El secreto de sus ojos
I was surprised to see that 'Un Prophète didn't win the 2010 Oscar for Best Foreign Language Film. Not because I'd seen all the others, but because it is such a good film. So it was with anticipation that I sat down to watch what, in principle, is an even better film. I wasn't totally disappointed.
It's Beunos Aires, Argentina in 1999, but the story opens 25 years earlier, with the murder of the beloved young wife of bank clerk Ricardo Morales. A murder in the first ten minutes usually means we're in for a whodunit, and El Secreto is no exception. Enter our young hero Benjamín Espósito and his loveable, if alcoholic assistant Pablo Sandova who have been assigned by the Beunos Aires Justice Department to investigate. Also enter their even younger boss, the lovely Irene. And now we're all here, what next?
Flash forward to 1999 where our hero Benjamín, now retired, drops in on the 25 years older, now senior lawyer, Irene, to tell her he has decided to write a book about the case. And so, flashing back and forth, the two ends of the story get to meet.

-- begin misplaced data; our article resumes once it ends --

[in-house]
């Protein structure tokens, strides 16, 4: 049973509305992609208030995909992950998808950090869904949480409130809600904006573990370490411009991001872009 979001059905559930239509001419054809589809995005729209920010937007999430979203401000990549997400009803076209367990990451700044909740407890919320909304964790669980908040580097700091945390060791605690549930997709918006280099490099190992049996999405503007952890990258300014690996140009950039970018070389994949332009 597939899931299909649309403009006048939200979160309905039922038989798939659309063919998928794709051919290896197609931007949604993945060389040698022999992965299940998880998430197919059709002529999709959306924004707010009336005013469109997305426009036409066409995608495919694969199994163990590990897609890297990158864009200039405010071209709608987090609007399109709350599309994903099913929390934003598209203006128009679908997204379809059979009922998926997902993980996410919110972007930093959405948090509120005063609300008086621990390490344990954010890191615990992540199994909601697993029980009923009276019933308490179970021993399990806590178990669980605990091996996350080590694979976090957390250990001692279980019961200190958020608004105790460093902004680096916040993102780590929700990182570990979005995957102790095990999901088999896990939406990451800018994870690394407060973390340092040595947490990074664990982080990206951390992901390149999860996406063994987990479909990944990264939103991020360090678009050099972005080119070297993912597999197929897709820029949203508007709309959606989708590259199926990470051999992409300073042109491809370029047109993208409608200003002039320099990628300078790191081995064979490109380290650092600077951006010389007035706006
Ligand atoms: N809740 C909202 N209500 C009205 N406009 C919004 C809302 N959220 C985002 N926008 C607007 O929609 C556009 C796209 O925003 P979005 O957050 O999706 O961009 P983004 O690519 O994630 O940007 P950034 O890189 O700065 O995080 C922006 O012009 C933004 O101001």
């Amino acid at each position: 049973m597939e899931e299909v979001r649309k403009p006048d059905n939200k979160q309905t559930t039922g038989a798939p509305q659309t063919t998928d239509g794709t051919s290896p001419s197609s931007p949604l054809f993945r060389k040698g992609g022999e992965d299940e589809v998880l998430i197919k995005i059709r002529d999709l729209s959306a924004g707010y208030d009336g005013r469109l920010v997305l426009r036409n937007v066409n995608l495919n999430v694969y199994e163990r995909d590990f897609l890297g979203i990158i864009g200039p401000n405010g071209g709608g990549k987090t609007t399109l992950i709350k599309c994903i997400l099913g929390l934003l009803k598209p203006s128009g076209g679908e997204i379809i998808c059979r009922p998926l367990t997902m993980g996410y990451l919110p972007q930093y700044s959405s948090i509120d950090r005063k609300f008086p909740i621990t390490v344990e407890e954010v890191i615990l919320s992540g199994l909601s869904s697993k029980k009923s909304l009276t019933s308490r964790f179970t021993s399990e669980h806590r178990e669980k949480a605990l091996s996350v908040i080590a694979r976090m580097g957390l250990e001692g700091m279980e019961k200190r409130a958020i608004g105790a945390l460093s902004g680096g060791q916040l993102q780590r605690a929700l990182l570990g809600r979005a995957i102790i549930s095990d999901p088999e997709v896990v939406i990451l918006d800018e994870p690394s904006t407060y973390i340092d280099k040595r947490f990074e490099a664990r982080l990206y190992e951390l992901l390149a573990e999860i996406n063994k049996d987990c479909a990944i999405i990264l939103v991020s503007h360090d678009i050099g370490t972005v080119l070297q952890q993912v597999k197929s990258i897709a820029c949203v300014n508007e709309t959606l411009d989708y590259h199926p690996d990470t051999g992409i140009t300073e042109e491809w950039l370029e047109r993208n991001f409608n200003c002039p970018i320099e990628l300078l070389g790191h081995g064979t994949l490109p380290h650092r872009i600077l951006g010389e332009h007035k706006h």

It's pretty good stuff. From the unremarkable beginning, the plot moves along at a nice, if leisurely pace. The murder case gets solved quite early on, although whodunit isn't obvious, and it takes a while to track him down. There are some fantastic football (soccer) stadium shots (sorry, pet love of mine), then some other unexpected stuff happens, followed by a satisfying twisty end. Sandwiched into this are the developing relationships between the various participants. There's the almost Laurel and Hardy partnership of our hero Espósito and his drunken comrade Sandova. The unspoken respect of Espósito for the bereaved Morales. But most especially the unexpressed passion between Espósito and the unattainable Irene.
In El Secreto, where character arcs are as important as the plot, nobody lets the side down. Acting - from a cast unknown to me (Ricardo Darín, Soledad Villamil, Pablo Rago in the three major roles) is competent, believable and engaging. The sub-plot reaches a satisfying conclusion (albeit with echoes of 'Love in the Time of Cholera'). All in all, an engaging and competent piece of work.
So how it won the Oscar over 'Un Prophète', whose subtlety, depth and complexity of both plot and character make it a vastly superior piece of work, is a mystery to me. They're not even in the same league.
And I have to add a postscript. Our hero, Benjamín Espósito is played by Ricardo Darín (born 1957). And not, imagine this, by Javier Bardem (born 1969, No Country for Old Men, Love in the Time of Cholera, Vicky Cristina Barcelona and Penelope Cruz's latest squeeze). Who, I remember in particular from the superb 'El Mar Adentro' (The Sea Inside, 2004). Check out their pix, they could be brothers.